In the United States, we’ve seen solar power plant’s DC:AC ratios settle in around 1.25:1. We’re also seeing some solar projects go far beyond these values. The Babcock Solar farm built by NextEra for FPL in Florida is 74.5 MW-AC / 126 MW-DC – a 1.7:1 DC:AC ratio. The plant is coupled with a 10 MW / 40 megawatt-hour energy storage facility, which is still the largest completed solar+storage facility in the United States. Even further than that are ratios of 2.2:1 that have percolated in anticipation of the Massachusetts SMART program and its energy storage adders.
The question becomes what is the specific ratio that you should choose on your project to maximize what you’ve got: land, interconnection capacity, and local electricity economics. A Fluence Energy blog post has put out a rough path to determine that number.
In the above graphic Fluence delivers a clear picture of what we’re really focusing on from an economic perspective – the excess electricity being produce above the 100 MW-AC inverter’s capacity, which was chosen to align with the site’s approved interconnection capacity. In the project highlighted, the developer has a 100 MW-AC interconnection agreement, enough land to install 250 MW-DC worth of solar, and a 5¢ per kilowatt-hour (kWh) power purchase agreement for all electricity.
The main step is running an hour-by-hour analysis of various ratios of PV systems to determine the sizes of the battery inverter and the batteries themselves needed to capture the electricity. The energy storage system is sized so that most of the battery is used as much of the time as possible. That means on the sunniest of days, there will still be some electricity that cannot be captured and will be clipped as a battery sized to catch all will be underutilized.
This calculation at the various DC:AC ratios is then multiplied by the 5¢/kWh for the electricity at the site. This value gives you the main number to work with: the amount of revenue needed to make your design judgment calls. This revenue number will determine what your battery ROI is.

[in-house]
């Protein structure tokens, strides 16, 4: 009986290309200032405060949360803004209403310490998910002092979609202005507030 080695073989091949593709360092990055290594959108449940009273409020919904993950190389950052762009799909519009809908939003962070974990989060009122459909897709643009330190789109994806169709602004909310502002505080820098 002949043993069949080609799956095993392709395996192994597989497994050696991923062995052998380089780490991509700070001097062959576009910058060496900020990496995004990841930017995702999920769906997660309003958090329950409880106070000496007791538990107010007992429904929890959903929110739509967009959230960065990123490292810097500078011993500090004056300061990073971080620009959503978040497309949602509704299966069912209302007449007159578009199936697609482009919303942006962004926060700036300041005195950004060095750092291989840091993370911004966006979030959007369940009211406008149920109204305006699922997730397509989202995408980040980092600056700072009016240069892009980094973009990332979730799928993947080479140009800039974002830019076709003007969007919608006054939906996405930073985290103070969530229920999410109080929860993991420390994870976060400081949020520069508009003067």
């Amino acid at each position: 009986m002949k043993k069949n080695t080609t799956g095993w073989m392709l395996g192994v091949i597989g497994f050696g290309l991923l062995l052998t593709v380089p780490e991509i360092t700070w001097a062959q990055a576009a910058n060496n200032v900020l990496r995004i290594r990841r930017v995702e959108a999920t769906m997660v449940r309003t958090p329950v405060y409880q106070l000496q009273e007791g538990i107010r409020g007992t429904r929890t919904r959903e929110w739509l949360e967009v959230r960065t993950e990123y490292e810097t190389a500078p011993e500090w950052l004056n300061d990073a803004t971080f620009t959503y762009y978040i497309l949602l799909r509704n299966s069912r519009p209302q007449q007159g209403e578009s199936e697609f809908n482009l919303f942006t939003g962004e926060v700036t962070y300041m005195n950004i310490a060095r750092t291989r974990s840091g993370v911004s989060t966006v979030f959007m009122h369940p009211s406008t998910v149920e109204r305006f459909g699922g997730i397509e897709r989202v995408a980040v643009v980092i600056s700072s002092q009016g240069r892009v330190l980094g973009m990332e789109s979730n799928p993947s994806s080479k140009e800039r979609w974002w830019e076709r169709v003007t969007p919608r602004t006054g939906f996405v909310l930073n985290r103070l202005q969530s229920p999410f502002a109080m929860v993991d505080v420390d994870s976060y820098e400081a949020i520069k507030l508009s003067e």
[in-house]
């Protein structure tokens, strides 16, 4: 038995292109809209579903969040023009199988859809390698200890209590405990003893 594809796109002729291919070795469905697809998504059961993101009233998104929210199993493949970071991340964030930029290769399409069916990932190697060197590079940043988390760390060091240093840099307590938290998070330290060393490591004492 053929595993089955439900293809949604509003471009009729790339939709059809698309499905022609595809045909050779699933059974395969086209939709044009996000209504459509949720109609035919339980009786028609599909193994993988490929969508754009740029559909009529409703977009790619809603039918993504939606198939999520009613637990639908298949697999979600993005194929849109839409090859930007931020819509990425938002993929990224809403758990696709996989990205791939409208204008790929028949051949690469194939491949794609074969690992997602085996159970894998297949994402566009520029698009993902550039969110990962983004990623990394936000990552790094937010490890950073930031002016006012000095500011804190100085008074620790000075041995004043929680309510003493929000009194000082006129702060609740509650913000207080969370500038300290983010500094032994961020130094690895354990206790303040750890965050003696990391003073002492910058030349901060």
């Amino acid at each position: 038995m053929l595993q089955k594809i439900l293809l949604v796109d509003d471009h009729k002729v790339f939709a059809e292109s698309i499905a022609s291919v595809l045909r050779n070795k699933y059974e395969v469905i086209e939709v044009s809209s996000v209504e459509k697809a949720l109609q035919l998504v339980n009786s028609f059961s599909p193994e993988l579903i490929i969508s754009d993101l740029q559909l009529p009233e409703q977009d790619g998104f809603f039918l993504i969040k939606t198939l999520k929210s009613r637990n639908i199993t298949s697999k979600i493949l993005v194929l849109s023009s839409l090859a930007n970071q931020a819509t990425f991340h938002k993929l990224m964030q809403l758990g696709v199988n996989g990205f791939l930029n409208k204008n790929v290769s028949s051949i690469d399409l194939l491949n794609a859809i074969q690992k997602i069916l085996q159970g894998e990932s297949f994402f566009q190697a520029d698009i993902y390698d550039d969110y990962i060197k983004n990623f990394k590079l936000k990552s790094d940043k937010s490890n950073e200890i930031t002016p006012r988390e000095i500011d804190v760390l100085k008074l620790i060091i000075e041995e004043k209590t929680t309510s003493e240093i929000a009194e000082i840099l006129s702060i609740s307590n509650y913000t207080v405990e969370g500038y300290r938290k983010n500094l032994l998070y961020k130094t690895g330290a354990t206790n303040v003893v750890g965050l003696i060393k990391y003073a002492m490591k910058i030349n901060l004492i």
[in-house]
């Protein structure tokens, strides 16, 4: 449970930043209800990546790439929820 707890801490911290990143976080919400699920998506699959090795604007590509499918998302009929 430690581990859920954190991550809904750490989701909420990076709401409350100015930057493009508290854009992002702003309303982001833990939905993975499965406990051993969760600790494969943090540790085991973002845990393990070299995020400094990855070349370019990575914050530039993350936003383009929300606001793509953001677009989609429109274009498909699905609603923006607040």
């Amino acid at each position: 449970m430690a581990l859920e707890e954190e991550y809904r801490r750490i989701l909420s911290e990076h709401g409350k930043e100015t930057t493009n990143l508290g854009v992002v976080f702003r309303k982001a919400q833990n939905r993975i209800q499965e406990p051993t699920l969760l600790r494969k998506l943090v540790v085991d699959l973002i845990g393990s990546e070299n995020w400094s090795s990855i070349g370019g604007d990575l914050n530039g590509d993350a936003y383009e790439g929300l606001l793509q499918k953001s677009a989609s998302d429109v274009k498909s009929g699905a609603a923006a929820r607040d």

And in this example, Fluence gives a most magical concept that solar designers need to start considering in a more nuanced manner to help them maximize their systems. This value is the cost to add extra solar panels and the balance of system (racking+wiring) separate from the already sunk costs of the site. Fluence estimates 60¢ per watt for that extra hardware. What does it cost you to add to an already existing project?
Then Fluence mixes together the costs of energy storage, additional solar modules, and the broader projects costs in a cross reference of the net present value (investment value of the project taking into account long term interests costs). This mix of numbers suggests a DC:AC ratio of just over 1.9:1!
Energy storage moving into prime time means solar power developers need update their spreadsheets to add important variables.
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Excellent article, and really lays out where PV is going. The only thing missing is that some of the “battery” will in fact be the excess capacity in our EV’s — this is an important “overall” industry issues worth mentioning as it even further increases the cost-effectiveness/NPV of overbuilding PV.
Other PV sinks include home conditioning and domestic hot water. A home with a good envelope can time shift PV very efficiently.
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